I’m often interested in the interplay of genres and forms, particularly when it comes to storytelling and when one form seems to subsume another. The easy target, of course, is television and the internet. The relationship between television and the novel comes up often, too. David Foster Wallace, a child of the television and a writer of novels, thought about it some, particularly in the context of loneliness. In a recent article at The New Atlantis, Erik P. Hoel brings up the question of “fiction in the age of screens” in light of what that means for writers, including those who move from the printed page to the silver screen.
It is something about the interiority of novel-reading, Hoel seems to suggest, that will remind us that we are always more than the categories used by culture to define us.
Novels will always have a place because we are creatures of both the extrinsic and the intrinsic. Due to the nature of, well, the laws of reality, due to the entire structure and organization of how universes might simply have to be, we are forced to deal with and interact entirely through the extrinsic world. We are stuck having to infer the hidden intrinsic world of other consciousnesses from an extrinsic perspective. This state leaves us open to solipsism, as Wallace suggested in saying that novels are a cure for loneliness. But the loneliness that novels cure, unlike television, is not social. It is metaphysical.
At the same time, our uncomfortable position — both flesh and not — also puts us in danger, beyond just that of solipsism, of forgetting the intrinsic perspective, of ignoring that it holds an equal claim on describing the universe. In contemporary culture there has been a privileging of the extrinsic both ontologically and as explanation. We take the extrinsic perspective on psychology, sociology, biology, technology, even the humanities themselves, forgetting that this perspective gives us, at most, only ever half of the picture. There has been a squeezing out of consciousness from our explanations and considerations of the world. This extrinsic drift obscures individual consciousnesses as important entities worthy of attention.
Recently I overheard a conversation between two psychiatrists in the hallway next to my lab. One doctor was describing a patient, a young woman whose primary problem seemed to be that she was spending too much money on clothes. For the next five minutes the two debated what medications to put her on. Extrinsic drift is why people are so willing to believe that a shopping addiction should be cured by drugs, that serotonin is happiness or oxytocin is love. It’s our drift toward believing that identities are more political than personal, that people are less important than ideologies, that we are whatever we post online, that human beings are data, that attention is a commodity, that artificial intelligence is the same as human intelligence, that the felt experience of our lives is totally epiphenomenal, that the great economic wheel turns without thought, that politics goes on without people, that we are a civilization of machines. It is forgotten that an extrinsic take on human society is always a great reduction of dimensions, that so much more is going on, all under the surface.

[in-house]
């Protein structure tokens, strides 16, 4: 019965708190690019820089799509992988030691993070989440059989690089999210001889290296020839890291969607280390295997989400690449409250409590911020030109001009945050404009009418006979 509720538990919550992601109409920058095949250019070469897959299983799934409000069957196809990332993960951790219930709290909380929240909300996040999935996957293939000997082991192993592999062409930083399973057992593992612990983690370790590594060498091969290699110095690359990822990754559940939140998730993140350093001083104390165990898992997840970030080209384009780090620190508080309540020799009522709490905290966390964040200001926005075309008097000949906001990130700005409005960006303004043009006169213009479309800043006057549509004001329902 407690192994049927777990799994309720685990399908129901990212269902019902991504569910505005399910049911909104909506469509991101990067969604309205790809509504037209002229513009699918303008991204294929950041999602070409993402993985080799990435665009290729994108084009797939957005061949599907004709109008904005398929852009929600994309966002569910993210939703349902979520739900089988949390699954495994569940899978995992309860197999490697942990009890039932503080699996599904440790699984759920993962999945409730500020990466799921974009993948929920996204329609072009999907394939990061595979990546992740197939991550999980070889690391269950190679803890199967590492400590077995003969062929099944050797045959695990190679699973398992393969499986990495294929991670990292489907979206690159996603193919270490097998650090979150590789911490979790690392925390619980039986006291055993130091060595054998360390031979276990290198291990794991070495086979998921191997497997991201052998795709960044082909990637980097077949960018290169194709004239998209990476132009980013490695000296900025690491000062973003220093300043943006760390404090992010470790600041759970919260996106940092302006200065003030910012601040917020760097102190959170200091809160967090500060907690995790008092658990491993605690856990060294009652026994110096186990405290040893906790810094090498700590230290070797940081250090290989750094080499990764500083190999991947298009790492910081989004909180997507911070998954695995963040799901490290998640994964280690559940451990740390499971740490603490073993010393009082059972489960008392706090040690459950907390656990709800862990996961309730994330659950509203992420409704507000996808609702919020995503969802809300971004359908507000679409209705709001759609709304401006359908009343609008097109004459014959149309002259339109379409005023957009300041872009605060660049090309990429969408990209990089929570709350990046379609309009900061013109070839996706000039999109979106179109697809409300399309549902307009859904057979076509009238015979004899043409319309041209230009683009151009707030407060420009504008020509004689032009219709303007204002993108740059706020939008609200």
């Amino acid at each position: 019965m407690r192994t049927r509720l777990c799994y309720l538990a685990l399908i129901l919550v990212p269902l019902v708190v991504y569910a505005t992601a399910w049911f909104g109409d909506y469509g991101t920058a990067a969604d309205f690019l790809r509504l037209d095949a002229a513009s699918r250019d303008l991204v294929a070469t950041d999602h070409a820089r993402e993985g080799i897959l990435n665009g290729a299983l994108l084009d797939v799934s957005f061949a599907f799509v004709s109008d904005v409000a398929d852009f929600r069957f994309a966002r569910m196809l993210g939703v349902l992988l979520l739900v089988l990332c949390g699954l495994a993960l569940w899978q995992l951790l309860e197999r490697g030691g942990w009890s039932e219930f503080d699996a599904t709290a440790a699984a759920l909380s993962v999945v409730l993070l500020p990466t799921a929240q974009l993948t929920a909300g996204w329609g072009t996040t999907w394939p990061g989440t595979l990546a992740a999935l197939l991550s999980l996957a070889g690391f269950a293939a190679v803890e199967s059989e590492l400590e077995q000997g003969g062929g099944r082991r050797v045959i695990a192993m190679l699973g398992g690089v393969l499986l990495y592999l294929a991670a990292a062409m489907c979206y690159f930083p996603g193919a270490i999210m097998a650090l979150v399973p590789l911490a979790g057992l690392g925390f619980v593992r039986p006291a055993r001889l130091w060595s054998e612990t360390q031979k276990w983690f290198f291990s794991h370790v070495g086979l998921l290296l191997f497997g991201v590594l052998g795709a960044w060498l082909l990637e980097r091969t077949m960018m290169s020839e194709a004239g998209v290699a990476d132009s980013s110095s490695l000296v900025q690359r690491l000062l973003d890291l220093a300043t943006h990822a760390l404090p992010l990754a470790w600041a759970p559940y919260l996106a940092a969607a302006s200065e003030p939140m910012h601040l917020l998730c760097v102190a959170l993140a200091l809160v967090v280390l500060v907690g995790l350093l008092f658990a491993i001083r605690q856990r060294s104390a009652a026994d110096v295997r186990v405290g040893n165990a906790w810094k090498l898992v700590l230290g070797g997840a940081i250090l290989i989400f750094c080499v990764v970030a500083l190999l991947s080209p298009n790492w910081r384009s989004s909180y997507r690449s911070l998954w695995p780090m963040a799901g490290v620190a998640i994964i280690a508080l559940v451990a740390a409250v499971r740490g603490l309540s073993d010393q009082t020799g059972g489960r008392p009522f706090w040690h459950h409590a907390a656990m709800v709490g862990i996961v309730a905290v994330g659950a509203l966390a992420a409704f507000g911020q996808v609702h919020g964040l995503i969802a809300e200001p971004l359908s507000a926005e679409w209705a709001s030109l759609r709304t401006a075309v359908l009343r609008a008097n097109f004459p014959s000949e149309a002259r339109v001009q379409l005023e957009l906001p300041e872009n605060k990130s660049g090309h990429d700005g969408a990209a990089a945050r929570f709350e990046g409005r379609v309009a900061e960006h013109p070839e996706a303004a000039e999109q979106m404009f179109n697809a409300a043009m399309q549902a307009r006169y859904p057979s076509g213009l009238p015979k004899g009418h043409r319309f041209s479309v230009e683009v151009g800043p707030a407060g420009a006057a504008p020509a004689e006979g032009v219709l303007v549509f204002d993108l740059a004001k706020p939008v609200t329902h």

Given its very nature, the novel cannot help but stand in cultural opposition to extrinsic drift. For the novel is the only medium in which the fundamental unit of analysis is the interiority of a human life. It opposes the unwarranted privileging of the extrinsic half of the world over the intrinsic. It is a reminder, a sign in the desert that seems to be pointing nowhere until its flickering neon lettering is read: There is something it is like to be a human being. And what it is like matters. The sign points to what cannot be seen.
I like the author’s approach to the intrinsic/extrinsic perspective and approach, how we tend to deal with reality categorically in a way that forgets the individuals (which is interesting because you would think the opposite is most true). It falls in line with Yuval Levin’s assertion that the have misconstrued identity and community.
That last paragraph is great. You can read the whole article here.
(image from thenewatlantis.com)